Non melanoma skin cancer (NMSC) which includes both squamous cell carcinoma (SCC) and basal cell carcinoma (BCC) is the most commonly diagnosed cancer in Australia with approximately 2% of the population treated for this cancer in 2002. Development of these skin cancers is frequently associated with exposure to sunlight and treatment often involves costly surgical procedures. Our project will examine the transfer of anti-cancer immune cells as an alternative therapeutic option for this group of cancers.
Dr Melissa Brown, University of Queensland
The role of BRCA non-coding mutations in breast cancer susceptibility
Defects in certain genes increase the risk of breast cancer. Most known genetic defects, and those that form part of current diagnostic testing regimes, are in the parts of these genes that encode proteins. Recent data suggests that mutations outside these coding regions are also clinically important. This project will investigate the significance of such defects in known breast cancer susceptibility genes.
Dr Pamela Pollock, Queensland University of Technology
Mechanisms of resistance to FGFR inhibition in endometrial cancer
Preclinical data suggests that inhibition of a receptor called FGFR2 in endometrial cancer may be a viable treatment option. Data from other kinase inhibitors has shown remarkable remission in some cancer types, however, the cancer cells eventually adapt and the drug is longer effective, i.e. the tumour acquires resistance. This project aims to identify and characterize the ways that cells adapt to FGFR inhibition in order to design combination therapies that may delay and/or prevent the emergence of resistance.
Professor Judith Clements, Queensland University of Technology
Kallikrein proteases have key roles in tumour cell aggregation in ascites and chemoresistance in epithelial ovarian cancer
Most ovarian cancer patients are diagnosed when the tumour has spread to the abdominal cavity where ascites fluid forms. We found that kallikrein enzymes are related to the poor outcome of women with this cancer as they help cancer cells survive in ascites fluid. We will identify kallikrein induced targets in cancer cells and ascites of patients and test the response to our kallikrein inhibitors. This may lead to new strategies that can prolong the survival time of patients with this cancer.
Dr Jermaine Coward, Mater Medical Research Institute
Targeting inflammatory pathways in epithelial ovarian cancer
Despite emerging data highlighting the overall survival benefits of drugs that can inhibit angiogenesis in a variety of malignancies, this has yet to be replicated in ovarian cancers. Our future research aims to investigate whether targeting inflammatory pathways can enhance the anti-angiogenic effects induced by cytotoxic agents and drugs such as bevacizumab, and also circumvent resistance to these agents. Laboratory experiments will be conducted in order to develop nimble clinical trials based on sound scientific rationale.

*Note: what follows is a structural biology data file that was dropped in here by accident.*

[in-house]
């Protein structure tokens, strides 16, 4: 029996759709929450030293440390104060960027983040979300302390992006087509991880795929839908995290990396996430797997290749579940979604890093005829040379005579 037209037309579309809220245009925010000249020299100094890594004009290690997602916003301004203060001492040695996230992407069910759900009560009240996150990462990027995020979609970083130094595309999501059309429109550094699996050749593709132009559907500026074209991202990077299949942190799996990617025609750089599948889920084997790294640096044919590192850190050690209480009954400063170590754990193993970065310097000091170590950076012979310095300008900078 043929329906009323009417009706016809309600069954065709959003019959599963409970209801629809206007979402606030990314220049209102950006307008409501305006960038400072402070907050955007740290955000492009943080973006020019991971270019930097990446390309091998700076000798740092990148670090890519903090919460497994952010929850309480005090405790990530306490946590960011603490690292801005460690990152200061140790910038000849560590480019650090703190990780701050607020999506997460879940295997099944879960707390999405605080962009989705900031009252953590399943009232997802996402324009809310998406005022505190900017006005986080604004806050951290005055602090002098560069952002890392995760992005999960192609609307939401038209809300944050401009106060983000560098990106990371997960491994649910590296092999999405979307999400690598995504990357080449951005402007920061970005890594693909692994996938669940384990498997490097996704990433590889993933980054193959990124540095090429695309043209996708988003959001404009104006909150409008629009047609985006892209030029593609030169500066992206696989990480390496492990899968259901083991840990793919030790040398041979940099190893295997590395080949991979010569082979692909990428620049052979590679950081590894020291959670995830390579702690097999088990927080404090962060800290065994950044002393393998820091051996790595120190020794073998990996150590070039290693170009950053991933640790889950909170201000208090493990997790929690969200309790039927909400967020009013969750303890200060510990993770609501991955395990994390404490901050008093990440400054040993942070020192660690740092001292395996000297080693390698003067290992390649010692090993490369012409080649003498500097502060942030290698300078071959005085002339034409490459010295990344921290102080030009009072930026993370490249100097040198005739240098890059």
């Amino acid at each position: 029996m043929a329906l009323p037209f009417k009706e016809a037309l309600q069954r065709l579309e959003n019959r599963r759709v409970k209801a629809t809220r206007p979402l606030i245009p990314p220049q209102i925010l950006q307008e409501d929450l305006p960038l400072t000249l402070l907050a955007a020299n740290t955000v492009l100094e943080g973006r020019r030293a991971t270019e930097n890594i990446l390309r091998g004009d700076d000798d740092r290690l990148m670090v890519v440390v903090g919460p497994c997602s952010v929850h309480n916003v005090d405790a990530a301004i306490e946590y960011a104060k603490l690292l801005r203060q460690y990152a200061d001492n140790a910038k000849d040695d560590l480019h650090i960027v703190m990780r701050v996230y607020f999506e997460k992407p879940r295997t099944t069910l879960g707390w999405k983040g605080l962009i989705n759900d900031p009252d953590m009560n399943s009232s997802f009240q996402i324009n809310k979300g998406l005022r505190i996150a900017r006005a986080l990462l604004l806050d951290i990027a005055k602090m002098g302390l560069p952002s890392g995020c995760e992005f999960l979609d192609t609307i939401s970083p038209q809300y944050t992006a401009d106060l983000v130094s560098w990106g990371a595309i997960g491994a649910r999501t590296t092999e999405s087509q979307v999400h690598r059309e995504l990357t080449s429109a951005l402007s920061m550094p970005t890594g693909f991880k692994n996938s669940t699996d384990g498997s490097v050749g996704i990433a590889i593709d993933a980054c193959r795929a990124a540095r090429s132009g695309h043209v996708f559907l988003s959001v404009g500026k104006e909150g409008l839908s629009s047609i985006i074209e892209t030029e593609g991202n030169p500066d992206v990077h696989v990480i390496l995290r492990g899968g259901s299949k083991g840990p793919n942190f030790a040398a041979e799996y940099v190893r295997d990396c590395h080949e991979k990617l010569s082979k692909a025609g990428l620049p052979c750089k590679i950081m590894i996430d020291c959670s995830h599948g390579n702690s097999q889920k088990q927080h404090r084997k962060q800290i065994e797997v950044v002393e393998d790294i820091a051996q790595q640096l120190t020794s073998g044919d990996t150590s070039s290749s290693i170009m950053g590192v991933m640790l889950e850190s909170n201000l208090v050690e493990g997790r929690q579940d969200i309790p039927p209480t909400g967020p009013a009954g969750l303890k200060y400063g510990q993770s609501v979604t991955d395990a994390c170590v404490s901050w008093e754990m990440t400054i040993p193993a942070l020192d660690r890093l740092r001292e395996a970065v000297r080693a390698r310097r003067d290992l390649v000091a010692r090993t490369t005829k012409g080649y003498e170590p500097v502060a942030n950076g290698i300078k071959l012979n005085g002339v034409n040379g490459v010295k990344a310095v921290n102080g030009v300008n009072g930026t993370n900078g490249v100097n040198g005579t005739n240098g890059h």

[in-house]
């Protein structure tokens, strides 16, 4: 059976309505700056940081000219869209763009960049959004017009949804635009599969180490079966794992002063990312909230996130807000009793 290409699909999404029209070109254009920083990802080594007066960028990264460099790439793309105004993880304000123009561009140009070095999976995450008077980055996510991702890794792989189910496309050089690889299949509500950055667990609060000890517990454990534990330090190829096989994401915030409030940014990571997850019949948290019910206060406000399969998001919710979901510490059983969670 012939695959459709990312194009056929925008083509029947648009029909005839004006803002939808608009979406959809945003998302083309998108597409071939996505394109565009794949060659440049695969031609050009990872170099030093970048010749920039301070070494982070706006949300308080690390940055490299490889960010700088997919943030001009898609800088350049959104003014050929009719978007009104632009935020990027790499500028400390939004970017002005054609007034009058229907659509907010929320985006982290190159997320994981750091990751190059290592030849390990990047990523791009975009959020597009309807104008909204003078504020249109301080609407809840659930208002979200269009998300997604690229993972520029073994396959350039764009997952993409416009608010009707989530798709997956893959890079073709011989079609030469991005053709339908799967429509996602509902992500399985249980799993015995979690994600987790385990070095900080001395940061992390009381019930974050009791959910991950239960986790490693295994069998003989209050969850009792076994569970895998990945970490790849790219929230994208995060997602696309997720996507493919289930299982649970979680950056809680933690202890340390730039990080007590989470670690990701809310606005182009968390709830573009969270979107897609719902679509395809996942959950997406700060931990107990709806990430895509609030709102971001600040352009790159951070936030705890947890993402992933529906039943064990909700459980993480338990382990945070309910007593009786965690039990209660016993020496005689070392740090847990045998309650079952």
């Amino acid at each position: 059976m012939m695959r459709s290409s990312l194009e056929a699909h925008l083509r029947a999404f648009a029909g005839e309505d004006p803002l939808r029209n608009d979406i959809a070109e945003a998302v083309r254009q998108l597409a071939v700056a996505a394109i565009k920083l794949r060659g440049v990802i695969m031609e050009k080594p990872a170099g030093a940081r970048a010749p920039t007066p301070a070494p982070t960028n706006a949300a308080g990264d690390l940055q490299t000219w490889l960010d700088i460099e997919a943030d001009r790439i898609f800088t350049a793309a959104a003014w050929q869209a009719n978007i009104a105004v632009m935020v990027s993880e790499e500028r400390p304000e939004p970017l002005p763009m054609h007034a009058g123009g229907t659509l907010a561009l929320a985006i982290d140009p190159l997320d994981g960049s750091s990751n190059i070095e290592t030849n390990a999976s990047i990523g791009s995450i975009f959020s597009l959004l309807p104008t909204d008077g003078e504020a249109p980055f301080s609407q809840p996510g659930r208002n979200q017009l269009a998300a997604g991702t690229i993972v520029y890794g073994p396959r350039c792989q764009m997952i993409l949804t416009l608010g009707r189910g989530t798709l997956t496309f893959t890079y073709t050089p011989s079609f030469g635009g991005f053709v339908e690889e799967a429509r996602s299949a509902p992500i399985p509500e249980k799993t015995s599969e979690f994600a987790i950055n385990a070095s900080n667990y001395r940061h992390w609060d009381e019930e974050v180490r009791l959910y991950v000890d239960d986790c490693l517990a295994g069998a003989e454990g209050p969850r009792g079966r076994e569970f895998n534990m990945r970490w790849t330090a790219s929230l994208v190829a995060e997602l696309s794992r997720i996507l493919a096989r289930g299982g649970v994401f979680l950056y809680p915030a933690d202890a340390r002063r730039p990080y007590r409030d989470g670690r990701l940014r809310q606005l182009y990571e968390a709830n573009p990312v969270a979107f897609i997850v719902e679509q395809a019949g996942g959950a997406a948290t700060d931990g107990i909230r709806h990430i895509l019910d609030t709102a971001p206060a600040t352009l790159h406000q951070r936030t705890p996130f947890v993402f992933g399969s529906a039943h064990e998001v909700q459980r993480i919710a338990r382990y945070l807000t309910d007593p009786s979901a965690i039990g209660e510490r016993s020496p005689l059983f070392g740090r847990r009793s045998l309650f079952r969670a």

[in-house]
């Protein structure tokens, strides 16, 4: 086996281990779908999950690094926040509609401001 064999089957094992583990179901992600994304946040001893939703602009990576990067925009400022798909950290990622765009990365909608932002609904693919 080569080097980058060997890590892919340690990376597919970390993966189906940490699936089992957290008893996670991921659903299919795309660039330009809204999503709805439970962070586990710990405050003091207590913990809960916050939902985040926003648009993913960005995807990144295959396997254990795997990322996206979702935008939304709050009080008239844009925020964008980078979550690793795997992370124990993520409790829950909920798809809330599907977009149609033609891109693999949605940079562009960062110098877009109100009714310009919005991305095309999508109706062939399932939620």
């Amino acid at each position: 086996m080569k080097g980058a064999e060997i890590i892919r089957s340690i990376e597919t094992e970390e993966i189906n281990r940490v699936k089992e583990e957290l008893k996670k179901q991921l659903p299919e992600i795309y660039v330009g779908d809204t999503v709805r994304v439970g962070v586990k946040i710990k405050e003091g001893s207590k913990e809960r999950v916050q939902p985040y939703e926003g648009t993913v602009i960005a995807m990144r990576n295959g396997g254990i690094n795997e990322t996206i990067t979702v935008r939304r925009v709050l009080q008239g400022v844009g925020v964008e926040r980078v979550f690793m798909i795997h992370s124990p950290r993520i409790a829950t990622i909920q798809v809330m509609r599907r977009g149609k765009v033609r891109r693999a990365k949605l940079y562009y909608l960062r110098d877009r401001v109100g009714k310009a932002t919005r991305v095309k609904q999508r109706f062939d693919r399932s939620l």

Dr Stephen Wood, Griffith University
Dissecting Usp9x's tumour suppression function in pancreatic ductal adenocarcinoma
Pancreatic cancer is almost always fatal. Median survival following diagnosis is less than 1 yr. This is due to (i) lack of precise symptoms resulting in diagnosis of late stage disease and (ii) early stages are already metastatic. Understanding the causes of pancreatic cancer is therefore crucial. Using a mouse model we have identified a critical suppressor of pancreatic cancer. This project investigates the role of this tumor suppressor, Usp9x, in pancreatic progression in vivo.
Dr Graeme Walker, Queensland Institute of Medical Research
In vivo functional dissection of the respective roles of the CDKN2A and MTAP loci in naevus susceptibility
The presence of naevi is the largest risk factor for melanoma, and many melanomas emanate from neavi. The strongest genetic linkage for naevus susceptibility is to chromosome 9p21. However genetic studies cannot determine which gene within this chromosomal region is critical. We have developed an in vivo functional technique to identify the naevus gene. This study will enhance our understanding of how naevi develop, and will provide a definitive target for melanoma therapy.
Dr Nigel McMillan, Griffith University
Nanoparticle mucosal delivery systems for siRNA-based cancer therapies
New gene-based treatments for cancers and infectious diseases show great promise in the laboratory but cannot reach their full potential due to lack of effective delivery systems. We have developed a novel delivery system for gene silencing therapy for cancers. We will improve treatments by testing new immune enhancers that boost the body’s ability to fight cancer. Testing will be undertaken on cervical cancer in the first instance.
Dr Benjamin Hogan, University of Queensland
A novel mechanism regulating lymphatic vascular precursor cell migration
The transformation of normal breast tissue to tumor requires the accumulation of mutations, which is readily achieved by deregulation of DNA repair pathways. We found that the metastatic breast cancer has high levels of the DNA repair protein RAD51. We will determine how RAD51 affects metastatic promoting genes and characterise potential binding partners of RAD51 as a regulator of these metastatic genes. Our results will provide a new molecular mechanism that can be translated into novel chemotherapy combinations for breast cancer metastases.
Dr Andreas Moeller, Queensland Institute of Medical Research
Regulation of the pre-metastatic niche by hypoxia